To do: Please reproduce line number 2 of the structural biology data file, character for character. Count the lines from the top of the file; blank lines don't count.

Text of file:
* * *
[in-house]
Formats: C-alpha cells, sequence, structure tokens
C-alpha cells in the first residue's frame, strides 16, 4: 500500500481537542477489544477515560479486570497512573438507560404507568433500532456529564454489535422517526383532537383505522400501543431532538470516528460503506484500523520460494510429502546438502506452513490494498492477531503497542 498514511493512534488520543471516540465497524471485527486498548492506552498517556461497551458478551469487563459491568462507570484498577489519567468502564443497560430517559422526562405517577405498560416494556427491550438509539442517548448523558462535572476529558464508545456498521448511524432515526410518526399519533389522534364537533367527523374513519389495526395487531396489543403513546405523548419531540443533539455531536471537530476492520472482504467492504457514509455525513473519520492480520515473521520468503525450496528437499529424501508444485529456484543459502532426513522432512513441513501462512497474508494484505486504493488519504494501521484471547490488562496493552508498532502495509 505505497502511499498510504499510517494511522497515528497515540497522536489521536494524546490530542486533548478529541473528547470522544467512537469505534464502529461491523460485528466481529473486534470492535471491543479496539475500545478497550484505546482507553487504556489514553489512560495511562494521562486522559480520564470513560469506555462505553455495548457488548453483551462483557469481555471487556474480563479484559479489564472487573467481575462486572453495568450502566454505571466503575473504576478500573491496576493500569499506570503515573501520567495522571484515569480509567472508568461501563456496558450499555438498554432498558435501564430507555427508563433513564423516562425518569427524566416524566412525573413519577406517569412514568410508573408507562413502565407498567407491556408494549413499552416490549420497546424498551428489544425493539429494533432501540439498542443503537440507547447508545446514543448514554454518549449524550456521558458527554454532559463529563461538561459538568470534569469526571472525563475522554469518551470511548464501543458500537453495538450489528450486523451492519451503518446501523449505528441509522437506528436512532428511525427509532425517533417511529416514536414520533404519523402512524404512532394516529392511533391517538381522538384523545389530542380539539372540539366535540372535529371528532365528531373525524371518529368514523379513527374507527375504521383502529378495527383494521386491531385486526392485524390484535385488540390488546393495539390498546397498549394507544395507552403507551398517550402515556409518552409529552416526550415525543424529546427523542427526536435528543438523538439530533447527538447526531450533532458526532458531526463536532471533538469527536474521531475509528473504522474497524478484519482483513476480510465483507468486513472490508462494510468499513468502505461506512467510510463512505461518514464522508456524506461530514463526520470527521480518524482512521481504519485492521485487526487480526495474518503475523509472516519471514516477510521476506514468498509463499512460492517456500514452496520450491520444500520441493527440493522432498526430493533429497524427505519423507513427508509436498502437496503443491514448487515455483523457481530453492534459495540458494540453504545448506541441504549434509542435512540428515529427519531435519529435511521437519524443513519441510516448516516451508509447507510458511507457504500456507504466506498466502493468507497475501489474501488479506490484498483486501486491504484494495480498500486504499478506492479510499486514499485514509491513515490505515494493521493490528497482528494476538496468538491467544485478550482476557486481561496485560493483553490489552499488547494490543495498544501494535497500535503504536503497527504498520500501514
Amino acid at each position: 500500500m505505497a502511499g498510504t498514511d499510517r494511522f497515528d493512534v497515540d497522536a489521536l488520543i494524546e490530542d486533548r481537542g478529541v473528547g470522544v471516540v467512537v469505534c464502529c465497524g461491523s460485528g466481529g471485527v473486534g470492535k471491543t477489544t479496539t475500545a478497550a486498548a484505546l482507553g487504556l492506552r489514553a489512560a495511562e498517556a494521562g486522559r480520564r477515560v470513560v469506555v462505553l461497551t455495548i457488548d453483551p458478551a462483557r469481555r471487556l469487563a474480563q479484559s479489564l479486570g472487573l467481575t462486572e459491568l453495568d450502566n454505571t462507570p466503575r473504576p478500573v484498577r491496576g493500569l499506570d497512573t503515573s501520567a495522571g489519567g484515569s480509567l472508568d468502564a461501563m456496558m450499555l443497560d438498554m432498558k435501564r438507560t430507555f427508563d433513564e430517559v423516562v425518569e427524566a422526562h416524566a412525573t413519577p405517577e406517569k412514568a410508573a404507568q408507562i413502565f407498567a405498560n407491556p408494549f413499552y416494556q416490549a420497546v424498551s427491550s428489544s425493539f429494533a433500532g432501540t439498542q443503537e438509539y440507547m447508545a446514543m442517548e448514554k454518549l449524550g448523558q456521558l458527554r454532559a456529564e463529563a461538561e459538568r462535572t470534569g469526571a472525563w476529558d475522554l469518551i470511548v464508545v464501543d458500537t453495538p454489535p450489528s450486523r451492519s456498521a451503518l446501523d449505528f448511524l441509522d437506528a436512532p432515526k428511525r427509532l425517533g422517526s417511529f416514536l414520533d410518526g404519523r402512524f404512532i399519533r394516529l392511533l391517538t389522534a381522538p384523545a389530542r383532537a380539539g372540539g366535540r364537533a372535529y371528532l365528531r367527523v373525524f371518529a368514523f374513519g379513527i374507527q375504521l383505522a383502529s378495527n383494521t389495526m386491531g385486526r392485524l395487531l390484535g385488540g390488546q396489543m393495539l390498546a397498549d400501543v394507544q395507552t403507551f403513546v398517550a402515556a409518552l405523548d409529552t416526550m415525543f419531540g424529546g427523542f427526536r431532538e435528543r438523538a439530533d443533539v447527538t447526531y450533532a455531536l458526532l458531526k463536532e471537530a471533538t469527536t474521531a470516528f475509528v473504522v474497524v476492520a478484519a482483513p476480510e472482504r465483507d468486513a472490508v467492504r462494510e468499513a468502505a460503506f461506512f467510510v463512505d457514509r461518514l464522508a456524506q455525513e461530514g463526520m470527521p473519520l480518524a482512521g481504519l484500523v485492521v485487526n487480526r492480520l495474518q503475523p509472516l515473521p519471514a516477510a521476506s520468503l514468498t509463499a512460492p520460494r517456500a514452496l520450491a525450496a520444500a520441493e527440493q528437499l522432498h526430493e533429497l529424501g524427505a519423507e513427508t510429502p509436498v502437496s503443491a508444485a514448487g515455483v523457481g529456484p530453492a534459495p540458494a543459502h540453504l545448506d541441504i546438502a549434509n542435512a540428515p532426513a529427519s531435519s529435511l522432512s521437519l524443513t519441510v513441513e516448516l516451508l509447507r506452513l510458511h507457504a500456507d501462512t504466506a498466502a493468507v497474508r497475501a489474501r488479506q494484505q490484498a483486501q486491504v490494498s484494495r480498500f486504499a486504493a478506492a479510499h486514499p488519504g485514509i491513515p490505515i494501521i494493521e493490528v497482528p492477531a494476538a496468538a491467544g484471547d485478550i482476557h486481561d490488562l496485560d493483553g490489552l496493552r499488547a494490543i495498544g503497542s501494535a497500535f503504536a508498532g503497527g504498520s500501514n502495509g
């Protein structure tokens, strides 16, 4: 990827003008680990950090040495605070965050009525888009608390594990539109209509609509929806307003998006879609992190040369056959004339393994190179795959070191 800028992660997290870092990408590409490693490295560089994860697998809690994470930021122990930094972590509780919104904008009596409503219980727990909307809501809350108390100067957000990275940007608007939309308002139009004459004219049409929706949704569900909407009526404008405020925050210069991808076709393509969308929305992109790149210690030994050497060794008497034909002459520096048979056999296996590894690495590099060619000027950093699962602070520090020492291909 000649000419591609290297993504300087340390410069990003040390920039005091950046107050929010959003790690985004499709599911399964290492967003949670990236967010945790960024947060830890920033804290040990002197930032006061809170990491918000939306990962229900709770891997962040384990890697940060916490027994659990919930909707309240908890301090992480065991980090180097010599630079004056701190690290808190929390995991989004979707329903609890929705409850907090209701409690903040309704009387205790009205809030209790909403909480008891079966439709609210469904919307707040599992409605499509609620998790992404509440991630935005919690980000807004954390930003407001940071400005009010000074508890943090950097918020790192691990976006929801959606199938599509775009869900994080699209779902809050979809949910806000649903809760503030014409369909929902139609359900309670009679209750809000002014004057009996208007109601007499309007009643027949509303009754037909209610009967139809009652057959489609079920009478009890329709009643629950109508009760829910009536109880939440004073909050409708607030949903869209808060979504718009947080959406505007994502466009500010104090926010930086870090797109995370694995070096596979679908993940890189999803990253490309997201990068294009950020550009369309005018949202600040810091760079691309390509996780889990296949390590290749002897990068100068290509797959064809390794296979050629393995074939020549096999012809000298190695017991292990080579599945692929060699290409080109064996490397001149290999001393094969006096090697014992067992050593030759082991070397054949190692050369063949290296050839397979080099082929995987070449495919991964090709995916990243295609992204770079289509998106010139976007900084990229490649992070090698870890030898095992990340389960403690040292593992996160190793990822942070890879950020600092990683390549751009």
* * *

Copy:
Formats: C-alpha cells, sequence, structure tokens